The film was apparently a very troubled production, going through a number of directors (see this interview with its screenwriter, Gordon Chan, who wrote and directed one of Jet Li’s greatest films, Fist of Legend, in 1994. Thanks to They Shot Pictures‘s Seema for the link) But there are certain visual touches that distinguish the film from the other crime movies of its time (Ringo Lam’s City on Fire or the Hark-produced John Woo films like A Better Tomorrow or The Killer) and point to what would prove to be one of To’s unique qualities as an auteur. Most obviously, there’s shootout between cops suffused in fire engine-red light, alternating with deep blue in reverse shots (much like the blue in the opening of To’s 1999 film Where a Good Man Goes), which abstracts the action into pure the image that Tsui’s graphic violence works so hard to make nauseatingly ‘realistic’. Later, there’s a magical bit of release as the cops, rejecting a bribe from the film’s villain, throw piles of cash into the air, watching it blow in the breeze, that recalls moments of childlike freedom snatched from darker realities in Throw Down (as when the plot is temporarily suspended so the three main characters can collaborate to free a red balloon from a tree) or the whole of Sparrow or the Running Out of Time films, which take what are ostensibly dark and violent gangster movie settings and turn them into spaces for play and possibility. Given the film’s convoluted production history, it’s impossible for me to say whether or not To was actually involved in the shooting of these scenes. But they’re nonetheless evocative of his later work, as is the characterization of the film’s hero.

Waise Lee, the heel from A Better Tomorrow and Bullet in the Head, plays the lead, a cop with nerve damage in his hand who is on the verge of retirement, but who must solve one last case, the murder of his old partner (shades of Beverly Hills Cop). Lee is yet another To hero with a disability, see also: Throw Down, Mad Detective, Running on Karma, Running Out of Time, Vengeance, Yesterday Once More, Love on a Diet, Wu Yen, and if being dead counts as a handicap, A Hero Never Dies and My Left Eye Sees Ghosts. But where most of those other films use the disability as a launching point for the character’s transcendence of physical limitations, either spiritually or through an existential stand in the name of honor, loyalty, friendship, and/or love, The Big Heat remains thoroughly materialist, grounded in the world of Hong Kong’s cops and gangsters before the fall. The sense of vague dread, of millennial fatalism that hangs over much of To’s later work is present here, but it’s given a more explicit and specific, and (therefore) rather less interesting, name: the gangsters openly discuss their plans to cash in while they can before the ’97 handover of Hong Kong to China. The end is a plot motivation, rather than a mood. The result of these compromises is a very solid action movie that at times seems like its going to burst free of its genre, but is missing that last little twist that would become the hallmark of To’s Milkway Image films beginning a decade later.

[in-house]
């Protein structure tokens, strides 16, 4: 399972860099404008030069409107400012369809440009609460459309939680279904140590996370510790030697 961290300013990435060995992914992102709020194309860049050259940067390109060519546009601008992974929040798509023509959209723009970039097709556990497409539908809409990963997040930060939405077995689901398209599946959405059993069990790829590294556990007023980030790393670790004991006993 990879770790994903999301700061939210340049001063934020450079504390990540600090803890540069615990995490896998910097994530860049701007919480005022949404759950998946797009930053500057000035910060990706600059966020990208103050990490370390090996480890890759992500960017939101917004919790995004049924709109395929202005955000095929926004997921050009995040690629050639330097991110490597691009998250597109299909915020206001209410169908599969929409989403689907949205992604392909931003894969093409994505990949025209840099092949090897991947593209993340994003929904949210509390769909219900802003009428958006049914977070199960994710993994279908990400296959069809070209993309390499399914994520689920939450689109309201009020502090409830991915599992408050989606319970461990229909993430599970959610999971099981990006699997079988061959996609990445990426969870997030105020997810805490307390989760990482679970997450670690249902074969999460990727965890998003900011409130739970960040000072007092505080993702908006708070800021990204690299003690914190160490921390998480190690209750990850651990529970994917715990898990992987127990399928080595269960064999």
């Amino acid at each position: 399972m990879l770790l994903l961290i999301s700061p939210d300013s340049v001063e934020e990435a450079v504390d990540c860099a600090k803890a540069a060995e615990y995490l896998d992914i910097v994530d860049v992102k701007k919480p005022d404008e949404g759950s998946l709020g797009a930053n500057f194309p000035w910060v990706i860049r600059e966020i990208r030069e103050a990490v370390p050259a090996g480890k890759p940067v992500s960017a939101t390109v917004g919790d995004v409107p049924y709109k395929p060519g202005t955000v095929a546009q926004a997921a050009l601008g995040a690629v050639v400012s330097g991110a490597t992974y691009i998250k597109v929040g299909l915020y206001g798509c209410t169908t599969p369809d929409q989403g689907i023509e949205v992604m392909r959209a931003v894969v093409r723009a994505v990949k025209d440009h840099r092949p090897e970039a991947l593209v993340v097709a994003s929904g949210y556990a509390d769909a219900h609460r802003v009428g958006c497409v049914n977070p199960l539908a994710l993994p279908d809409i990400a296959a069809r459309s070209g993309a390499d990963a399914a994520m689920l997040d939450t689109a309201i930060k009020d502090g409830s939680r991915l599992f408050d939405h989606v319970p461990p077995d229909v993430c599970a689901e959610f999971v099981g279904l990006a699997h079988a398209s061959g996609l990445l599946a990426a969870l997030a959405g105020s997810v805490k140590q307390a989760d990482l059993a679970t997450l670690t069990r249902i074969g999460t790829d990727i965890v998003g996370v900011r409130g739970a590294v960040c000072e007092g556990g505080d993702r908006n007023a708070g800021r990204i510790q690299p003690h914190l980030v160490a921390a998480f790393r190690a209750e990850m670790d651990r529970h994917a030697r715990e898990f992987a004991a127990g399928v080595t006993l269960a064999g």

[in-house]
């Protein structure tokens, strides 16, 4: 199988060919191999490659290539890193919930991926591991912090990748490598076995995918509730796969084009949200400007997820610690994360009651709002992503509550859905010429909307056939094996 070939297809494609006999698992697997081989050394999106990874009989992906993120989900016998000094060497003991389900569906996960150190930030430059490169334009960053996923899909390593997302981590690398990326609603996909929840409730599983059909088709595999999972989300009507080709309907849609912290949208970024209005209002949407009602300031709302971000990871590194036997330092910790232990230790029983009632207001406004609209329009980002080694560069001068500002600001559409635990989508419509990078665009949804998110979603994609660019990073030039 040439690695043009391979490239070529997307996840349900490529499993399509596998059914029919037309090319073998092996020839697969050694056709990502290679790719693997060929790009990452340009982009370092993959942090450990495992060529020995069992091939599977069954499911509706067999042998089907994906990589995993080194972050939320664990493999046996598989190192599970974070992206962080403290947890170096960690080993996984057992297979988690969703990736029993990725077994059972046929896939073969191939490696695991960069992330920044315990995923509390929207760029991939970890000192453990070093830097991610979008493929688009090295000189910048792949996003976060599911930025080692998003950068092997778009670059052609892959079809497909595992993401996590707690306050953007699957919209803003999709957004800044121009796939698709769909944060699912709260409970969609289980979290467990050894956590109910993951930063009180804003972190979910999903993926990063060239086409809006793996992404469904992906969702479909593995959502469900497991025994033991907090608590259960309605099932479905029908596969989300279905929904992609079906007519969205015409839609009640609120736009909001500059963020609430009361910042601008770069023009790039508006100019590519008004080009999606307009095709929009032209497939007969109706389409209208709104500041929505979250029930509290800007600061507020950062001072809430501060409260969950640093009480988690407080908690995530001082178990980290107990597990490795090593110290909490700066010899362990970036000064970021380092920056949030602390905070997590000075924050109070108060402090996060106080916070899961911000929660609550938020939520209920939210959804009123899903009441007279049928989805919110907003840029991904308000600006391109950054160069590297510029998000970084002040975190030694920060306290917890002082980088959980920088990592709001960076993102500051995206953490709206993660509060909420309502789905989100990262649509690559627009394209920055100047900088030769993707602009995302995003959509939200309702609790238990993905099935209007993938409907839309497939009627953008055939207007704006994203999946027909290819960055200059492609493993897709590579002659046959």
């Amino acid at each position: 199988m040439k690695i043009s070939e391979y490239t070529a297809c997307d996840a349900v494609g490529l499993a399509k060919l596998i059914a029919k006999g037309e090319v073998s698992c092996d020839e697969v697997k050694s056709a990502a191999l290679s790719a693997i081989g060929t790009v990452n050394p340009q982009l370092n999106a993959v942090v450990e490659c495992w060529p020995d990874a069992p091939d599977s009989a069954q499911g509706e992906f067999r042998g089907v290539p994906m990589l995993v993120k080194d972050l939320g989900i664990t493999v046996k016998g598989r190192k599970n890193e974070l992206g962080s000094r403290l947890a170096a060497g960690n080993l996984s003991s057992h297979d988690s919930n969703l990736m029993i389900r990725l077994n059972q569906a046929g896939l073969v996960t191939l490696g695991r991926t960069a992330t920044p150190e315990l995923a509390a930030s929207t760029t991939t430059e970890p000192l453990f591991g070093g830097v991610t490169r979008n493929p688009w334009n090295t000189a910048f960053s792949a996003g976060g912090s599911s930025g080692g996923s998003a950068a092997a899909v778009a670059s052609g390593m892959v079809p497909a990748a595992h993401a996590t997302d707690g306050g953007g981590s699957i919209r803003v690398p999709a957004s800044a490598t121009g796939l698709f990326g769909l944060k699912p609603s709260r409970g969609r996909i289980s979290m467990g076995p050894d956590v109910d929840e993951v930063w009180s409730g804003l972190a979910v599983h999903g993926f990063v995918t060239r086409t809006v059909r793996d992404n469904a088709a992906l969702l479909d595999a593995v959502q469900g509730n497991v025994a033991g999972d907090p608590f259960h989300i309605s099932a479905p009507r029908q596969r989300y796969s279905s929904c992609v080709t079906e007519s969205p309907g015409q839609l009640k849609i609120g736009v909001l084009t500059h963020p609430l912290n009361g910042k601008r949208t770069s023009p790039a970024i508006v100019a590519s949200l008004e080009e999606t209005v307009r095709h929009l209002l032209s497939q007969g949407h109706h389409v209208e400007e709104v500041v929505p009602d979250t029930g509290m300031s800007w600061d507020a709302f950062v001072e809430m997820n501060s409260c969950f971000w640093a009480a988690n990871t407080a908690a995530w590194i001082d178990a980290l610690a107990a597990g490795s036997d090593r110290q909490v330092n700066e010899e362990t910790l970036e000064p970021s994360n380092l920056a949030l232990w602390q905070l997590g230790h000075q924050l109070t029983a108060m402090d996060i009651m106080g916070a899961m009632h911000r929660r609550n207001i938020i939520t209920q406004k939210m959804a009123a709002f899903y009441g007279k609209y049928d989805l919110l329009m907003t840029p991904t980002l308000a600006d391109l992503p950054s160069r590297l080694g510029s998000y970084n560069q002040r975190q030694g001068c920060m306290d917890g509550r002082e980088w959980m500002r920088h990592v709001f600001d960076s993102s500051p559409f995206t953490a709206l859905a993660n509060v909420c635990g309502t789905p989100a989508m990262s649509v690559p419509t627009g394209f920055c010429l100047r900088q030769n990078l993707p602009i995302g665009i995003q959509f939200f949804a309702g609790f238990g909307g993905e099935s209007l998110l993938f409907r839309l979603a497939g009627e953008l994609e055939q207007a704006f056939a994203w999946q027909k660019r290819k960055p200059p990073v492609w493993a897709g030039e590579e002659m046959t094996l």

Watch for Philip Kwok playing one of Lee’s partners. Kwok has done just about everything you can do in movies: direct, star, write (he was one of the writers on Once Upon a Time in China and America, the sixth(!) in the series started by Jet Li (who took the fourth and fifth films off) and Tsui Hark and the one which was ripped off by Jackie Chan for the big international hit Shanghai Noon (AKA, the kung fu movie that my mom likes)), choreograph, produce, he even has an art direction credit (for Wilson Yip’s 2004 film Leaving Me, Loving You, starring Leon Lai and Faye Wong and which I now desperately want to see). He was one of Chang Cheh’s Five Deadly Venoms (he was the lizard), but is probably most recognizable as the bad guy with the eye patch in Hard-Boiled. He gets a fun, meaty part here as part of the team of cops (which also includes a callow rookie and an aviator-shades-wearing Malaysian detective).

This Week in Rankings

They Shot Pictures research continued this week, as I watched a half dozen more Johnnie To and/or Wai Ka-fai movies. I’ve a list of the 32 movies I’ve seen of theirs so far over at letterboxd, keeping in mind that ranking these movies is even more difficult tan usual for me. The order of much of that list changes every time I update it. Suffice it to say that To and Wai are responsible for an abnormally large number of really good movies.

In addition to watching these this week, I also handed out a bunch of fake awards (for the years 1932, 1964, 1957 and 1994) and reviewed Everybody in Our Family, a film I saw at the Vancouver International Film Festival last October. I have three more VIFF reviews to write (Emperor Visits the Hell, Amour & The Unlikely Girl) and I hope to get them done in the next couple of weeks, before baby #2 arrives.